Jesus tells us not to worry or be anxious at least four times in today’s Gospel. I don’t know about you but I find these words easier said than done. When deadlines loom or money seems short or I have done things I wish I could take back, I worry. Will I have enough time to finish this project? Will I have enough money to pay my bills? Will the person I’ve hurt forgive me? Will God forgive me? Conditions in our world cause concern. When will we have peace all over the world? Can we heal the divisions in our nation? Can the tide of terrorism be stopped? How do we stop violence and welcome the stranger and those we name strange because they differ from us? What can I do about these things anyway? Today’s words from the Sermon on the Mount call us to remember that God is the Creator. I am not. I am a creature, a child of God. I belong to God, called to live God’s will and not to have God live my will. When I let go of being a control freak, I turn to God and not to political power, amassing wealth, believing that only my way of thinking is correct, and/or that I am in charge. In other words, I turn away from serving mammon, and seek to serve the One who alone can give rest to my soul.
The prophet Isaiah tells us that God is like a mother who cannot forget her infant and cannot be anything but tender towards the child of her womb. Even if a human mother could forget, God will never forget us. These comforting words were spoken to a people in exile, a people who had lost everything except their faith in God. And that faith was growing more tenuous by the day. So through the prophet, God speaks words that ask the people not to lose faith. God speaks to us through the words of Isaiah, too. Even though the world seems to be going to h-e-double-hockey-sticks in a hand basket, God’s tender care continues to hold and nurture us. So do not worry. Trust.
Psalm 62 invites us to affirm that God alone is our rock of strength, our way of safety, our hope. If we pour out our hearts before God and let go of our worries and those things and people in whom we place our trust seeking a false sense of security, we will find God in our midst. We will know that we are not alone. Hope does not mean that everything will turn out all right. It does mean that no matter how things turn out, we will be all right. While these words can be hard to believe, more often than not I have found that they are true. When I try to take charge and place my trust everywhere but in God, my solution only muddies the waters and makes things worse. When I let go and let God use me as a servant of Christ and steward of God’s mysteries, I find peace, and what worries me either becomes less of a concern or goes away.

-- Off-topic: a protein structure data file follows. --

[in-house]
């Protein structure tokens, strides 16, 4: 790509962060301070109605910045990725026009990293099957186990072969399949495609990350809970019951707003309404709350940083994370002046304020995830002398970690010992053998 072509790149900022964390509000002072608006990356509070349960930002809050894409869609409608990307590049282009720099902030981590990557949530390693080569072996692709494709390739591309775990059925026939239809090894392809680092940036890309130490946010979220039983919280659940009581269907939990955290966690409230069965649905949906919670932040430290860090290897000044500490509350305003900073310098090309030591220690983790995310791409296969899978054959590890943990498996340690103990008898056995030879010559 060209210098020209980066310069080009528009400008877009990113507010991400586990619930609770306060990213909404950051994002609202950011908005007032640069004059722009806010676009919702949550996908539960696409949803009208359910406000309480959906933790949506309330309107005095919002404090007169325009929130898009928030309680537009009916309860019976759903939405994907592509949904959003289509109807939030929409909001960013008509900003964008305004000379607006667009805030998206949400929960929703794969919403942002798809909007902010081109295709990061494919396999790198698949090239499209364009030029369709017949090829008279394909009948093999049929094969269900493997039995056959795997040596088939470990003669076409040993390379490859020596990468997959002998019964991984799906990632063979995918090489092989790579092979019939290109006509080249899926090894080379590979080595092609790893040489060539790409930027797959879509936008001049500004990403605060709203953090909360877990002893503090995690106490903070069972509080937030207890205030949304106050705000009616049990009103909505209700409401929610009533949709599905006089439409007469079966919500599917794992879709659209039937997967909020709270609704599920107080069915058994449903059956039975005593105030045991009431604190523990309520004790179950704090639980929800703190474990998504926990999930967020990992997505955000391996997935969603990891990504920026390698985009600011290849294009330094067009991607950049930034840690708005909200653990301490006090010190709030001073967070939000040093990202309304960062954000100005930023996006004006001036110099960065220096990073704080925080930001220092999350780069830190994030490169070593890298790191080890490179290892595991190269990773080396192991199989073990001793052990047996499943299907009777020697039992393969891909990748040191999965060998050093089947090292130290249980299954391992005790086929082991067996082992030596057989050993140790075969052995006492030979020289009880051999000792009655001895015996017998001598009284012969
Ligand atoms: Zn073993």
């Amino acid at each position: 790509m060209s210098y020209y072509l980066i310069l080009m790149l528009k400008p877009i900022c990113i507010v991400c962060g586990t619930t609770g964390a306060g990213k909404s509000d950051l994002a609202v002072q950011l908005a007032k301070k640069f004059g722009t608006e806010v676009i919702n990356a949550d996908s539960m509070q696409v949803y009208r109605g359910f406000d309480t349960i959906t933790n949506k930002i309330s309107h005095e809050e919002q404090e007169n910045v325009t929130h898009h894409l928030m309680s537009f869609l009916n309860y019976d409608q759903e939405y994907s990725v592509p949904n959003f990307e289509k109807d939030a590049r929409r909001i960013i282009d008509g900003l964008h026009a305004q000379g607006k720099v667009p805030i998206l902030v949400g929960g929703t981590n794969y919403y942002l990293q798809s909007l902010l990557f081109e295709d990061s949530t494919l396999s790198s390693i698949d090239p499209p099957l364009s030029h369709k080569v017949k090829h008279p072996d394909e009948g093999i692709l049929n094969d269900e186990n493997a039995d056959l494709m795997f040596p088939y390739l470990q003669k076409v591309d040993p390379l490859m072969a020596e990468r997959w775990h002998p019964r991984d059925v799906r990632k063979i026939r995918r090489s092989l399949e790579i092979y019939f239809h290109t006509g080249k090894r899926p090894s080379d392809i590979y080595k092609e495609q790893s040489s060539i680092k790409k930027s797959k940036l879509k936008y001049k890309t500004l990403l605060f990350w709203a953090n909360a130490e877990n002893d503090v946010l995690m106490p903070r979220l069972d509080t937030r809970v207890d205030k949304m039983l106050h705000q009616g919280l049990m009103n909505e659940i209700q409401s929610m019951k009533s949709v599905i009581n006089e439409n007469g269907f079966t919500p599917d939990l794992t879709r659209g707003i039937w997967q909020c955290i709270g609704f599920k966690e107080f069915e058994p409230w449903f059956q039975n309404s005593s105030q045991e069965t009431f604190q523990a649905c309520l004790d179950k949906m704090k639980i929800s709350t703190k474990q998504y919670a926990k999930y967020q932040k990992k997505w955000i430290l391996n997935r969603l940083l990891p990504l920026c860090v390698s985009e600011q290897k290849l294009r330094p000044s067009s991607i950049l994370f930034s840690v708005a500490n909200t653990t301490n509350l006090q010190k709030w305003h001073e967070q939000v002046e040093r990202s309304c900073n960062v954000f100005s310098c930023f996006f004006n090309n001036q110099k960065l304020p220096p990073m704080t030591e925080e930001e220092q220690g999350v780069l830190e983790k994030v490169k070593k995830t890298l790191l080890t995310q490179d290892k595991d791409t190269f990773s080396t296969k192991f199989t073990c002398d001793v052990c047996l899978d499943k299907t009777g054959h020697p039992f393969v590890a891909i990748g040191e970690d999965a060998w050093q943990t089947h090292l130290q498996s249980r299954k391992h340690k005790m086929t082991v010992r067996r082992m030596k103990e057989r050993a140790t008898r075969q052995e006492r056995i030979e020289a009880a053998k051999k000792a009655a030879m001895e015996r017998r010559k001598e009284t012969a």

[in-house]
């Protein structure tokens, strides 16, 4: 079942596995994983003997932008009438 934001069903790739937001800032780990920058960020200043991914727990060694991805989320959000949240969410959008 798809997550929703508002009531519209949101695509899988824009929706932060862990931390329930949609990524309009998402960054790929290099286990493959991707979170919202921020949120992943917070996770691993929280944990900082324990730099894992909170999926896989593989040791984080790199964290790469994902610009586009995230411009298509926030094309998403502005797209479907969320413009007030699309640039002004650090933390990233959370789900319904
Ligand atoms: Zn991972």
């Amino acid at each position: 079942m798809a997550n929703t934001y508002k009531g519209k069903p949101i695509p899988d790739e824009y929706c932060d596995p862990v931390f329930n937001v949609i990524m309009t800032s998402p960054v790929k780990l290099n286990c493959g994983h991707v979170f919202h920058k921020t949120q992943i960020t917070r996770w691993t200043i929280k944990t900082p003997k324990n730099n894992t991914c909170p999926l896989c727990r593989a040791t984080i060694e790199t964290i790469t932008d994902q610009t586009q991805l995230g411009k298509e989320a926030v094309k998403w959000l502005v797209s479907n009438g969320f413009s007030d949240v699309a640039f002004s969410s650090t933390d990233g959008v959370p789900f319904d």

That does not mean relinquishing my part in working with God to find peace. As the saying goes, we are to live as if all depends upon God, because it does. We are to act as if all depends upon us, because it does. Our job is to cooperate with God, and look for God, even where God seems absent or aloof. As St. Francis de Sales taught, just as birds find air wherever they fly, so we find God wherever we are.
I recently learned about a high school student whose family lived in a car. That was their home. He went to school each day, but because he had to work to bring in some income for his mother and siblings, and because they lived in a car, he often did not have the time or resources to get his schoolwork done. He was falling behind. It took a relationship with an adult mentor who worked with him on a regular basis and built a trusting relationship with him for him to feel free to tell his story. That sharing opened doors for him. He got help to find housing, resources for his mother, and the means he needed to finish school. Had that adult not cared enough to volunteer as a mentor, that relationship would not have formed and ways to relieve his anxiety would not have helped to transform his life.
Pope Francis preached about Noah and the flood last week. He said: “In today’s world there is blood being spilt. Today the world is at war. Many brothers and sisters are dying, even innocent people, because the great and powerful want a larger slice of the earth; they want a little more power, or they want to make a little more money on arms trafficking. And the Word of the Lord is clear… Both caring for peace and a declaration of war begins with each of us.” Many people are turning to mammon for security, rather than to God.
We cannot serve both God and mammon. So serve God. We are not in charge, nor can we add a day to our lives by worry. So do not worry. Honestly share your heart. Pray with the psalmist: “Trust in him at all times, O my people! Pour out your hearts before him.” As we enter into Lent this week, as our fears and concerns continue to weigh us down, find God wherever you fly today. Let God be the air in which you breathe at ease, and like your mother might hold you in her arms, let God’s tenderness, however you imagine God, hold you and help you live as the servants of Christ we are called to be. Do not worry.
Rev. Paul H. Colloton, OSFS
Grant us, O Lord, we pray,
that the course of our world
may be directed by your peaceful rule
and that your Church may rejoice,
untroubled in her devotion.
Through our Lord Jesus Christ, your Son,
who lives and reigns with you in the unity of the Holy Spirit,
one God, for ever and ever.
—Collect for the 8th Sunday in Ordinary Time from the English translation of The Roman Missal © 2010, ICEL. All rights reserved.